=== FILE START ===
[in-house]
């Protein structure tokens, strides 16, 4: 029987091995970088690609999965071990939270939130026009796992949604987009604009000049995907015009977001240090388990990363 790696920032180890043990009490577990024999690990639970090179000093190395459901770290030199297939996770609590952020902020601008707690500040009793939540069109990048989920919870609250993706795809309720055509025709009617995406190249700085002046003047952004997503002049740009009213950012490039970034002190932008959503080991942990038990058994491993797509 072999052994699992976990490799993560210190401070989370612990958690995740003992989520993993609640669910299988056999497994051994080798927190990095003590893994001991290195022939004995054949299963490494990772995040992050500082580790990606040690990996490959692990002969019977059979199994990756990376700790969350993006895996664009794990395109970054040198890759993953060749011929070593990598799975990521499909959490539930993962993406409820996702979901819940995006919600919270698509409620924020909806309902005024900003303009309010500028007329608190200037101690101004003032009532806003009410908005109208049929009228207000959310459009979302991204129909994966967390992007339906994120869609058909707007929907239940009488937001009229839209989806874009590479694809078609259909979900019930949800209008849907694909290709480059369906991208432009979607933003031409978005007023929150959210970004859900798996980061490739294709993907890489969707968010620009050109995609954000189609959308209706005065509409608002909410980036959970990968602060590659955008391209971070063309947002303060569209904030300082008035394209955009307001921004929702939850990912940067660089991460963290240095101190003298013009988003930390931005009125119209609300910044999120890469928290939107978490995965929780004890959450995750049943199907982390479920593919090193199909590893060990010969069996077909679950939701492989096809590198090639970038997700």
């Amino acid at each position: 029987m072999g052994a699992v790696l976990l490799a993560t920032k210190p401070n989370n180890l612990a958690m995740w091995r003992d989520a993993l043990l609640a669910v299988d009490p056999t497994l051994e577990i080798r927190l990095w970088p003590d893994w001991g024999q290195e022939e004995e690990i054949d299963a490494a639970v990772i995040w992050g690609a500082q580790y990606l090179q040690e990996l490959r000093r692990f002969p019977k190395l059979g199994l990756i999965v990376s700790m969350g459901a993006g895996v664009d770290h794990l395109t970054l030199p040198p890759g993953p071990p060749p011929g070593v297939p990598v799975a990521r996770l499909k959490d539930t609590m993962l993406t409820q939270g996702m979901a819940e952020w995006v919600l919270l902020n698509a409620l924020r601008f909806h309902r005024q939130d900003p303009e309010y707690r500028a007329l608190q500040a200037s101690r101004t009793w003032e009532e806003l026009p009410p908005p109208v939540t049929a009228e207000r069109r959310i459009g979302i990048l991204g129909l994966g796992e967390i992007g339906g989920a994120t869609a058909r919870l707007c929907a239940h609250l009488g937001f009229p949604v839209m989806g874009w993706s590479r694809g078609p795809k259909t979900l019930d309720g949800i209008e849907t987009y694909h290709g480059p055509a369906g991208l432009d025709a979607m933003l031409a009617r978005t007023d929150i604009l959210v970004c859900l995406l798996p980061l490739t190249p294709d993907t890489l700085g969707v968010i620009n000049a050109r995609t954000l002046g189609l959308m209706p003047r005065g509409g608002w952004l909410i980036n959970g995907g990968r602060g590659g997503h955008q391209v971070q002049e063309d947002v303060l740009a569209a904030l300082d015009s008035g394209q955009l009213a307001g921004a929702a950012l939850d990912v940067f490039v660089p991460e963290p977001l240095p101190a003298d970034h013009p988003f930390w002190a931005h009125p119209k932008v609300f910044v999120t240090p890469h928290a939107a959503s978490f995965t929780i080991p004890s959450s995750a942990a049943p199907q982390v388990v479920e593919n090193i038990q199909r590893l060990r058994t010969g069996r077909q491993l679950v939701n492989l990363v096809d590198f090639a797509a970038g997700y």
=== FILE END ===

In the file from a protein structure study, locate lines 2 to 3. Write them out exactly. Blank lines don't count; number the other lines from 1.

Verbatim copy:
């Protein structure tokens, strides 16, 4: 029987091995970088690609999965071990939270939130026009796992949604987009604009000049995907015009977001240090388990990363 790696920032180890043990009490577990024999690990639970090179000093190395459901770290030199297939996770609590952020902020601008707690500040009793939540069109990048989920919870609250993706795809309720055509025709009617995406190249700085002046003047952004997503002049740009009213950012490039970034002190932008959503080991942990038990058994491993797509 072999052994699992976990490799993560210190401070989370612990958690995740003992989520993993609640669910299988056999497994051994080798927190990095003590893994001991290195022939004995054949299963490494990772995040992050500082580790990606040690990996490959692990002969019977059979199994990756990376700790969350993006895996664009794990395109970054040198890759993953060749011929070593990598799975990521499909959490539930993962993406409820996702979901819940995006919600919270698509409620924020909806309902005024900003303009309010500028007329608190200037101690101004003032009532806003009410908005109208049929009228207000959310459009979302991204129909994966967390992007339906994120869609058909707007929907239940009488937001009229839209989806874009590479694809078609259909979900019930949800209008849907694909290709480059369906991208432009979607933003031409978005007023929150959210970004859900798996980061490739294709993907890489969707968010620009050109995609954000189609959308209706005065509409608002909410980036959970990968602060590659955008391209971070063309947002303060569209904030300082008035394209955009307001921004929702939850990912940067660089991460963290240095101190003298013009988003930390931005009125119209609300910044999120890469928290939107978490995965929780004890959450995750049943199907982390479920593919090193199909590893060990010969069996077909679950939701492989096809590198090639970038997700």
């Amino acid at each position: 029987m072999g052994a699992v790696l976990l490799a993560t920032k210190p401070n989370n180890l612990a958690m995740w091995r003992d989520a993993l043990l609640a669910v299988d009490p056999t497994l051994e577990i080798r927190l990095w970088p003590d893994w001991g024999q290195e022939e004995e690990i054949d299963a490494a639970v990772i995040w992050g690609a500082q580790y990606l090179q040690e990996l490959r000093r692990f002969p019977k190395l059979g199994l990756i999965v990376s700790m969350g459901a993006g895996v664009d770290h794990l395109t970054l030199p040198p890759g993953p071990p060749p011929g070593v297939p990598v799975a990521r996770l499909k959490d539930t609590m993962l993406t409820q939270g996702m979901a819940e952020w995006v919600l919270l902020n698509a409620l924020r601008f909806h309902r005024q939130d900003p303009e309010y707690r500028a007329l608190q500040a200037s101690r101004t009793w003032e009532e806003l026009p009410p908005p109208v939540t049929a009228e207000r069109r959310i459009g979302i990048l991204g129909l994966g796992e967390i992007g339906g989920a994120t869609a058909r919870l707007c929907a239940h609250l009488g937001f009229p949604v839209m989806g874009w993706s590479r694809g078609p795809k259909t979900l019930d309720g949800i209008e849907t987009y694909h290709g480059p055509a369906g991208l432009d025709a979607m933003l031409a009617r978005t007023d929150i604009l959210v970004c859900l995406l798996p980061l490739t190249p294709d993907t890489l700085g969707v968010i620009n000049a050109r995609t954000l002046g189609l959308m209706p003047r005065g509409g608002w952004l909410i980036n959970g995907g990968r602060g590659g997503h955008q391209v971070q002049e063309d947002v303060l740009a569209a904030l300082d015009s008035g394209q955009l009213a307001g921004a929702a950012l939850d990912v940067f490039v660089p991460e963290p977001l240095p101190a003298d970034h013009p988003f930390w002190a931005h009125p119209k932008v609300f910044v999120t240090p890469h928290a939107a959503s978490f995965t929780i080991p004890s959450s995750a942990a049943p199907q982390v388990v479920e593919n090193i038990q199909r590893l060990r058994t010969g069996r077909q491993l679950v939701n492989l990363v096809d590198f090639a797509a970038g997700y």